Since the mid-nineties
video has played an important role in my artistic practice.
In theme-specific installations realized in art institutions,
such as "Learned Homeland" (1996), "Institutional
Racism" (1997), "The Global 500" (1999)
and "Sustainable Propaganda" (2000), video
was a central element that was employed in combination
with text/image montages or photos in wall and spatial
installations. These videos are based on interviews
that were conducted for segments of the topic of the
Since 2000 I have
been making videos apart from exhibitions, which can
also be presented outside the immediate field of art.
These videos move between art and political activism
and deal with themes and practices of resistance in
a non-institutionalized left.
In this text I would
like to formulate some thoughts on two videos finished
in 2002, which focus on the partial fields of the movement
that is usually called the "anti-globalization
movement" in the predominant media discourse.
The video "This
is what democracy looks like!" (38 min., 2002)
deals with events revolving around a demonstration prohibited
by the police against the World Economic Forum on July
1, 2001 in Salzburg, in the course of which 919 demo
participants were surrounded for seven hours for no
immediate reason by martialist police forces. The democratic
basic right to free speech in public was suspended,
while the non-democratically legitimated leaders of
corporations were able to expedite the neo-liberal reconstruction
of society without disruption within the framework of
the WEF behind closed doors. As a participant in the
demonstration, I ended up inside the encirclement by
the police and tried to film the events with the video
camera from within the demonstration.
Shortly after July
1st, I decided to take my video material on the events
around the encirclement of the demonstrators as the
starting point for a video. At the same time, I was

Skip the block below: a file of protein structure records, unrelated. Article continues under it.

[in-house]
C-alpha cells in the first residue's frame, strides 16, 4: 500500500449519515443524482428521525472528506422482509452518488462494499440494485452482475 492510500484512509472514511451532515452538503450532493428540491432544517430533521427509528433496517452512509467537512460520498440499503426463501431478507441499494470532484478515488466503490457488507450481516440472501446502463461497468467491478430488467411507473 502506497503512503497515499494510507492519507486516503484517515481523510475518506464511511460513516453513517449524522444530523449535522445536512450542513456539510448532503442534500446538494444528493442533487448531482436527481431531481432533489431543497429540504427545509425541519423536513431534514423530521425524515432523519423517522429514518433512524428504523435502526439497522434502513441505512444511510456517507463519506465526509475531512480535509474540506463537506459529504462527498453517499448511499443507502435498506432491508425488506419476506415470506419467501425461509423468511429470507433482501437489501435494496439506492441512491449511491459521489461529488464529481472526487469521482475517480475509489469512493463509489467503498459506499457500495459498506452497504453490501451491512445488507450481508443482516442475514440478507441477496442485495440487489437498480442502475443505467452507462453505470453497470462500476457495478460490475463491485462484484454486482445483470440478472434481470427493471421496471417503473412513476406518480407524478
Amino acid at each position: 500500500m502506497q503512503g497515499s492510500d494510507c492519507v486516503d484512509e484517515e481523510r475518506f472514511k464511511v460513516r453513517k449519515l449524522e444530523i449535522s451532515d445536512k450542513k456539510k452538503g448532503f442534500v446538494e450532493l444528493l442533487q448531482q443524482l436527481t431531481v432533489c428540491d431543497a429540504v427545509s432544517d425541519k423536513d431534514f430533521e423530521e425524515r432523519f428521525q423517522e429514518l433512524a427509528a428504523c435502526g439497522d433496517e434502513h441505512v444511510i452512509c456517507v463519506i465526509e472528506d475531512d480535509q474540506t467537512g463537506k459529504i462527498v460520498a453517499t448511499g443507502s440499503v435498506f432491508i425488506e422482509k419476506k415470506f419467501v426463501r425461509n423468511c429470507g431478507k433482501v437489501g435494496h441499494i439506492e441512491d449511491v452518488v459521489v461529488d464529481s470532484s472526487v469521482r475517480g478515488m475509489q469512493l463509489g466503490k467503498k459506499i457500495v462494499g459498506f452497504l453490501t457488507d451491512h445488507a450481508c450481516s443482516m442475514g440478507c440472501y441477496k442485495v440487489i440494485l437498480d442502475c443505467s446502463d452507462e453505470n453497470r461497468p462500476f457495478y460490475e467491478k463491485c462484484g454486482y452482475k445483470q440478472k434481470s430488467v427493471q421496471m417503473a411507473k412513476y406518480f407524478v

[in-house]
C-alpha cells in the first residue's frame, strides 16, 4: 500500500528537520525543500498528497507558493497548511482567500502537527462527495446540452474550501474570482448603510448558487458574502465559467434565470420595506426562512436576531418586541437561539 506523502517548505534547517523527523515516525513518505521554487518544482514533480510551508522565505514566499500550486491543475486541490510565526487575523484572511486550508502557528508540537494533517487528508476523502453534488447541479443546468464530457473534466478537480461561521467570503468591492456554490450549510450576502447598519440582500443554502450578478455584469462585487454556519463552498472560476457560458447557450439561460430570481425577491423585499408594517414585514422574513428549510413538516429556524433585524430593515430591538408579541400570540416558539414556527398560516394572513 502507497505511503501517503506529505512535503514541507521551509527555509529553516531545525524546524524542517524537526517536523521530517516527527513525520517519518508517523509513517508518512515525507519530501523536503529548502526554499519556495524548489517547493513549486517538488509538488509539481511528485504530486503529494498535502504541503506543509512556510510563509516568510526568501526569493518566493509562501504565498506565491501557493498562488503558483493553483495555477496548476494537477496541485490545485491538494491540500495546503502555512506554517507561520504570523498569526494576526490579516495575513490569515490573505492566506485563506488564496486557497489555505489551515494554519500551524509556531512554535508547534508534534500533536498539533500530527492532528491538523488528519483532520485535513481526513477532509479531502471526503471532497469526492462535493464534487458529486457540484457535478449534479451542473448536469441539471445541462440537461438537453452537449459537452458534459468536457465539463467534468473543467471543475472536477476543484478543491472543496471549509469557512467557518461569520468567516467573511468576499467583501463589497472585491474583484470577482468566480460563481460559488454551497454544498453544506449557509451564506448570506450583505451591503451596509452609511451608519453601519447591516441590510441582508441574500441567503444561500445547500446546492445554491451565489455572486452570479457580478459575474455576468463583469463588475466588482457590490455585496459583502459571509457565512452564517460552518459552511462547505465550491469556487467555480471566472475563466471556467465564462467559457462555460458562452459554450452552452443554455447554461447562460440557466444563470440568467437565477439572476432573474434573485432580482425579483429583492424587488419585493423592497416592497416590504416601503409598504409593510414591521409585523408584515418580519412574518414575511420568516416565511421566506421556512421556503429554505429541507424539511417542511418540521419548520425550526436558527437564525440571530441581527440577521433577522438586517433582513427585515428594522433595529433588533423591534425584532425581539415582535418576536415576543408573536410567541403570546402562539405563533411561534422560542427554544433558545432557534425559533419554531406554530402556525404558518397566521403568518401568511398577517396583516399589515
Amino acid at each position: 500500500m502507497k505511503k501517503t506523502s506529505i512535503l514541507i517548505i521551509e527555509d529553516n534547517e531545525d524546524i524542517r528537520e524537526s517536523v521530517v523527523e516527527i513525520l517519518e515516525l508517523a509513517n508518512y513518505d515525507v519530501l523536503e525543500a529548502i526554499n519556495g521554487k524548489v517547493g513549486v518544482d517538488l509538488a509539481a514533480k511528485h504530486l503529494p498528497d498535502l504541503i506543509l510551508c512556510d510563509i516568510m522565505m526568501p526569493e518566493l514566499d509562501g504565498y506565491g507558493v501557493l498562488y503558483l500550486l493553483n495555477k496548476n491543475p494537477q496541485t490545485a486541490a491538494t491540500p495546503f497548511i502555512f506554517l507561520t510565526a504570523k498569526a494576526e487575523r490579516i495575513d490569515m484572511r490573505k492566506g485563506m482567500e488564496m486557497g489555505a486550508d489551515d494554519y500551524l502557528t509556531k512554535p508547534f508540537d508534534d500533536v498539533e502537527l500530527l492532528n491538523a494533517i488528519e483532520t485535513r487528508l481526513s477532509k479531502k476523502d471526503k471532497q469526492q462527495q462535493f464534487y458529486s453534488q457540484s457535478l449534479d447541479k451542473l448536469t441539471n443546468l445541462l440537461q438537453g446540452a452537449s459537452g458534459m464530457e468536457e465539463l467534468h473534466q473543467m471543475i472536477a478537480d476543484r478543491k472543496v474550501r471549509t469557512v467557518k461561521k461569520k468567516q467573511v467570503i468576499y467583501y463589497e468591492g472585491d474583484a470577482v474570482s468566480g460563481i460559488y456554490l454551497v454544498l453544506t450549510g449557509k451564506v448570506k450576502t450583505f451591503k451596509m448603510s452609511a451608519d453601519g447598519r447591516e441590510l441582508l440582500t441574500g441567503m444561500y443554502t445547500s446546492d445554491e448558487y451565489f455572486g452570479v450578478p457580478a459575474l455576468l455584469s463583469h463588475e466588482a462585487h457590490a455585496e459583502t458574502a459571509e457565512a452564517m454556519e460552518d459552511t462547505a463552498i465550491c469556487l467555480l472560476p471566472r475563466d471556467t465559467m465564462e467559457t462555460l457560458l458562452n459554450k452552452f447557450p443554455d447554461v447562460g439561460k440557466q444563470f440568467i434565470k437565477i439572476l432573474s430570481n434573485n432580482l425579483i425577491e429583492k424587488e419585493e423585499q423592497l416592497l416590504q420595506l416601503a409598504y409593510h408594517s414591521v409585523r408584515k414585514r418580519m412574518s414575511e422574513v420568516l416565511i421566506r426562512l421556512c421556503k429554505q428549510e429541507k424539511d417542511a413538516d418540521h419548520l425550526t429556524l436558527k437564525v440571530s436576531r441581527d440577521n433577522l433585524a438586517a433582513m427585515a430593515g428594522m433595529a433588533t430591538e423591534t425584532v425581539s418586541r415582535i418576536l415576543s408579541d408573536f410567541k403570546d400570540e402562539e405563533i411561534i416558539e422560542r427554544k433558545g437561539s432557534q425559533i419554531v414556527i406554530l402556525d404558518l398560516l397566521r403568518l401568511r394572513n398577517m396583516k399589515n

confronted with the fact that I was addressing an event
of which the course and dramaturgy were strongly determined
by repressive police tactics and the arbitrary actions
taken by politicians and police. Through being encircled
by the police, the demonstrators were forced into a
predicament, in which their possibilities for reacting
to the hourly changing negotiation positions and the
repressive conduct of the police were severely limited.
This unequal power relation convinced me to address
the events exclusively from the perspective of the demonstrators
and to leave out the perspectives of the police, the
mayor or "neutral" observers, which already
dominate media reports. For this reason, I conducted
interviews with six demo participants several weeks
later, whose descriptions and assessments are marked
by the distance of time and a critical reflection.
The decision to realize
the video "This is what democracy looks like!"
was accompanied by the intention of additionally working
on another video about a different segment of the anti-capitalist
movement, which was to focus more on political practices
and options for taking action beyond immediate reactions
to police tactics. I decided to make a video about one
of the groups that I find most interesting, the Italian
Disobbedienti (the disobedient ones), which carried
out actions against deportation prisons still under
the label "Tute Bianche" at that time and
took part in mobilizations for a democratic globalization.
The Disobbedienti are distinguished not only by their
political analyses, but also demonstrate options for
agency and possibilities for an alternative social development.
With the video, I wanted to address the actions and
theoretical considerations of the Disobbedienti, who
are still too little known outside Italy. For this reason,
I conducted a series of interviews with the protagonists
of the Disobbedienti for the video in collaboration
with the author Dario Azzellini in summer 2002.
In both the video
"This is what democracy looks like!" and the
video "Disobbedienti" (54 min., 2002), only
people involved in the "movement of movements"
speak up and assume the role of active speakers in the
video. Whereas the image level in "This is what
democracy looks like!" consists of video material
shot by myself and other video activists in Salzburg
during the demonstration, and the interview partners
are not seen, but only speak about the events represented
by video images, in "Disobbedienti" there
is an emphasis on the physical presence of the discussion
partners. All the interviews were filmed standing in
places that are immediately significant for the practice